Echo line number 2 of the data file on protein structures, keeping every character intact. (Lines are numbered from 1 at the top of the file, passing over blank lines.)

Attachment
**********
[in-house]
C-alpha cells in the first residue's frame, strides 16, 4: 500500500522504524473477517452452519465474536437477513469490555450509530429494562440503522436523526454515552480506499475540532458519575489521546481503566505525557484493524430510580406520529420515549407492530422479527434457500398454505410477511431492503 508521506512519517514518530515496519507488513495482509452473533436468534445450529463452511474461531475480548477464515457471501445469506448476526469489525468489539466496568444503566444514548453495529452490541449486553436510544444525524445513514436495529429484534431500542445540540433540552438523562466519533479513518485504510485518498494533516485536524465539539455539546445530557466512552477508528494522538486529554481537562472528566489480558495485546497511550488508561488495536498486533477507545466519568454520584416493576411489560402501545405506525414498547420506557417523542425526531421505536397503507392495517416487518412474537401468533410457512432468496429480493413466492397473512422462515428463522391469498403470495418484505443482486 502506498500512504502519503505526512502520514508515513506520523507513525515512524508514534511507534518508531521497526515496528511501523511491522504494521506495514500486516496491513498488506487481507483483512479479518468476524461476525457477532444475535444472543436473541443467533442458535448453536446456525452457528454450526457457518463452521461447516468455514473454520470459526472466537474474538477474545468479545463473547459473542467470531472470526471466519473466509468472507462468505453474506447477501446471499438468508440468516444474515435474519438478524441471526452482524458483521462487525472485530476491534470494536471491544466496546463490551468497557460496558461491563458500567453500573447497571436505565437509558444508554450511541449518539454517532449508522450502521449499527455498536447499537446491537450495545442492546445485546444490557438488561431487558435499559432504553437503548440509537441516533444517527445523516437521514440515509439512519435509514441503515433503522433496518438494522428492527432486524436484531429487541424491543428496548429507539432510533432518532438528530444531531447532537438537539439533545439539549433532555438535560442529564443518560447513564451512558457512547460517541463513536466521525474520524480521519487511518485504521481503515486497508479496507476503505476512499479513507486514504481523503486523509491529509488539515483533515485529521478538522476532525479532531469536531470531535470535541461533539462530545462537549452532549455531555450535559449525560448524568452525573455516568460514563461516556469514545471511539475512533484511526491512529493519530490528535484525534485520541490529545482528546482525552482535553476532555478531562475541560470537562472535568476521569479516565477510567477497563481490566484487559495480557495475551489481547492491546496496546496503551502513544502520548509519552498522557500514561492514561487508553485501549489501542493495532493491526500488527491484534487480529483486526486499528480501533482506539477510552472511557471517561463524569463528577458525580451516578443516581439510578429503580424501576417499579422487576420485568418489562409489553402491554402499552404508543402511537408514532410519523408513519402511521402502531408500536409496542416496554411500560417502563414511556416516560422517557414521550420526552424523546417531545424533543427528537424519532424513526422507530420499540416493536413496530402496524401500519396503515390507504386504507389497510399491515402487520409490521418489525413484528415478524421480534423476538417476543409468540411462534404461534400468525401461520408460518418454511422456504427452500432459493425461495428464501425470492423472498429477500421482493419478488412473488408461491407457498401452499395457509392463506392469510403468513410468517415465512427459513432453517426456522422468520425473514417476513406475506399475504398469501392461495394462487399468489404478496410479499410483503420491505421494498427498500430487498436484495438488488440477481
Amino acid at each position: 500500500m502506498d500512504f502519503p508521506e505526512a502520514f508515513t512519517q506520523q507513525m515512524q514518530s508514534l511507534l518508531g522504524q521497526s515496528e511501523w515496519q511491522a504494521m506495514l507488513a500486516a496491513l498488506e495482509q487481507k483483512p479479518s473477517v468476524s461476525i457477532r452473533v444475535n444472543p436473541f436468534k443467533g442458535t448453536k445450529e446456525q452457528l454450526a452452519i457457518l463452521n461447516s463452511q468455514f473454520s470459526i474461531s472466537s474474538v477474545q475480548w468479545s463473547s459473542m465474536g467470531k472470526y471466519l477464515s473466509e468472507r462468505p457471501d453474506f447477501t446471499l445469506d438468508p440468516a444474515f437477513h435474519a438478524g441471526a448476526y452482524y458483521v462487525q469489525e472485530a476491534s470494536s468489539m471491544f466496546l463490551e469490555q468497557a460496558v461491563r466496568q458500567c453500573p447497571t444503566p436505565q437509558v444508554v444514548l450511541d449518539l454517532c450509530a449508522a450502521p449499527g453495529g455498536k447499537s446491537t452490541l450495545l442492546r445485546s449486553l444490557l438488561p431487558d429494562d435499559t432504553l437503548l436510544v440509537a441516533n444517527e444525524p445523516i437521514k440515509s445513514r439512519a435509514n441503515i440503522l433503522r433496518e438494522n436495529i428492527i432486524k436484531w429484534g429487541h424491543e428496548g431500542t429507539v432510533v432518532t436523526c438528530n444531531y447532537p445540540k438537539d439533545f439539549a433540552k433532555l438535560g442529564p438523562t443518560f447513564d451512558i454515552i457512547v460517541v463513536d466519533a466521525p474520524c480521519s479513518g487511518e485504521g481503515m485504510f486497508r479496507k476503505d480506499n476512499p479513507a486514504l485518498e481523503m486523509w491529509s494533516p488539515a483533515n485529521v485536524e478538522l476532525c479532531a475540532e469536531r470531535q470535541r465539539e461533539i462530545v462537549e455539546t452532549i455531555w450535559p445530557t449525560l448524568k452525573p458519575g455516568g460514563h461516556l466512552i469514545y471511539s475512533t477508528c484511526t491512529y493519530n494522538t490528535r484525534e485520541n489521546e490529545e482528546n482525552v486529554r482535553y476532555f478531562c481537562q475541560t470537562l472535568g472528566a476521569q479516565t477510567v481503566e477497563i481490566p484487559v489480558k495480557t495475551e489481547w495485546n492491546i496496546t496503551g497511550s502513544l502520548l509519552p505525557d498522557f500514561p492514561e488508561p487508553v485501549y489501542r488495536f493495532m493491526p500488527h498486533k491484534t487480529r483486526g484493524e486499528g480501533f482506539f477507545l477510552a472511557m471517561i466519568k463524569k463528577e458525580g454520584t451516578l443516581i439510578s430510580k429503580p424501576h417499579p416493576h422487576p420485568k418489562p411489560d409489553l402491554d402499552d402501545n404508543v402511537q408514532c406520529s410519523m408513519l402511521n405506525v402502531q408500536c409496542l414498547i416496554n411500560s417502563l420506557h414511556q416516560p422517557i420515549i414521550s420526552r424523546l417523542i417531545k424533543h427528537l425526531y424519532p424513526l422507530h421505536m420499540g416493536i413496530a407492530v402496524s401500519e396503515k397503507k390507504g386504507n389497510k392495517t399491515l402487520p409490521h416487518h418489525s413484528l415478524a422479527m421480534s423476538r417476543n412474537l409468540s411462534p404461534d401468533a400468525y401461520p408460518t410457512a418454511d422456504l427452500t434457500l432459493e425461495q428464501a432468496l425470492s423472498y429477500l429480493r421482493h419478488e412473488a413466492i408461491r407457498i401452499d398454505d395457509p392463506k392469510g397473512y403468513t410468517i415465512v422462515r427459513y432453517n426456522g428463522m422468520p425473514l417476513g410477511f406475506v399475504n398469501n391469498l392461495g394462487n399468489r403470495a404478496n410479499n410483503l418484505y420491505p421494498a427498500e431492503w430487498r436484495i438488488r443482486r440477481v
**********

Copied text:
C-alpha cells in the first residue's frame, strides 16, 4: 500500500522504524473477517452452519465474536437477513469490555450509530429494562440503522436523526454515552480506499475540532458519575489521546481503566505525557484493524430510580406520529420515549407492530422479527434457500398454505410477511431492503 508521506512519517514518530515496519507488513495482509452473533436468534445450529463452511474461531475480548477464515457471501445469506448476526469489525468489539466496568444503566444514548453495529452490541449486553436510544444525524445513514436495529429484534431500542445540540433540552438523562466519533479513518485504510485518498494533516485536524465539539455539546445530557466512552477508528494522538486529554481537562472528566489480558495485546497511550488508561488495536498486533477507545466519568454520584416493576411489560402501545405506525414498547420506557417523542425526531421505536397503507392495517416487518412474537401468533410457512432468496429480493413466492397473512422462515428463522391469498403470495418484505443482486 502506498500512504502519503505526512502520514508515513506520523507513525515512524508514534511507534518508531521497526515496528511501523511491522504494521506495514500486516496491513498488506487481507483483512479479518468476524461476525457477532444475535444472543436473541443467533442458535448453536446456525452457528454450526457457518463452521461447516468455514473454520470459526472466537474474538477474545468479545463473547459473542467470531472470526471466519473466509468472507462468505453474506447477501446471499438468508440468516444474515435474519438478524441471526452482524458483521462487525472485530476491534470494536471491544466496546463490551468497557460496558461491563458500567453500573447497571436505565437509558444508554450511541449518539454517532449508522450502521449499527455498536447499537446491537450495545442492546445485546444490557438488561431487558435499559432504553437503548440509537441516533444517527445523516437521514440515509439512519435509514441503515433503522433496518438494522428492527432486524436484531429487541424491543428496548429507539432510533432518532438528530444531531447532537438537539439533545439539549433532555438535560442529564443518560447513564451512558457512547460517541463513536466521525474520524480521519487511518485504521481503515486497508479496507476503505476512499479513507486514504481523503486523509491529509488539515483533515485529521478538522476532525479532531469536531470531535470535541461533539462530545462537549452532549455531555450535559449525560448524568452525573455516568460514563461516556469514545471511539475512533484511526491512529493519530490528535484525534485520541490529545482528546482525552482535553476532555478531562475541560470537562472535568476521569479516565477510567477497563481490566484487559495480557495475551489481547492491546496496546496503551502513544502520548509519552498522557500514561492514561487508553485501549489501542493495532493491526500488527491484534487480529483486526486499528480501533482506539477510552472511557471517561463524569463528577458525580451516578443516581439510578429503580424501576417499579422487576420485568418489562409489553402491554402499552404508543402511537408514532410519523408513519402511521402502531408500536409496542416496554411500560417502563414511556416516560422517557414521550420526552424523546417531545424533543427528537424519532424513526422507530420499540416493536413496530402496524401500519396503515390507504386504507389497510399491515402487520409490521418489525413484528415478524421480534423476538417476543409468540411462534404461534400468525401461520408460518418454511422456504427452500432459493425461495428464501425470492423472498429477500421482493419478488412473488408461491407457498401452499395457509392463506392469510403468513410468517415465512427459513432453517426456522422468520425473514417476513406475506399475504398469501392461495394462487399468489404478496410479499410483503420491505421494498427498500430487498436484495438488488440477481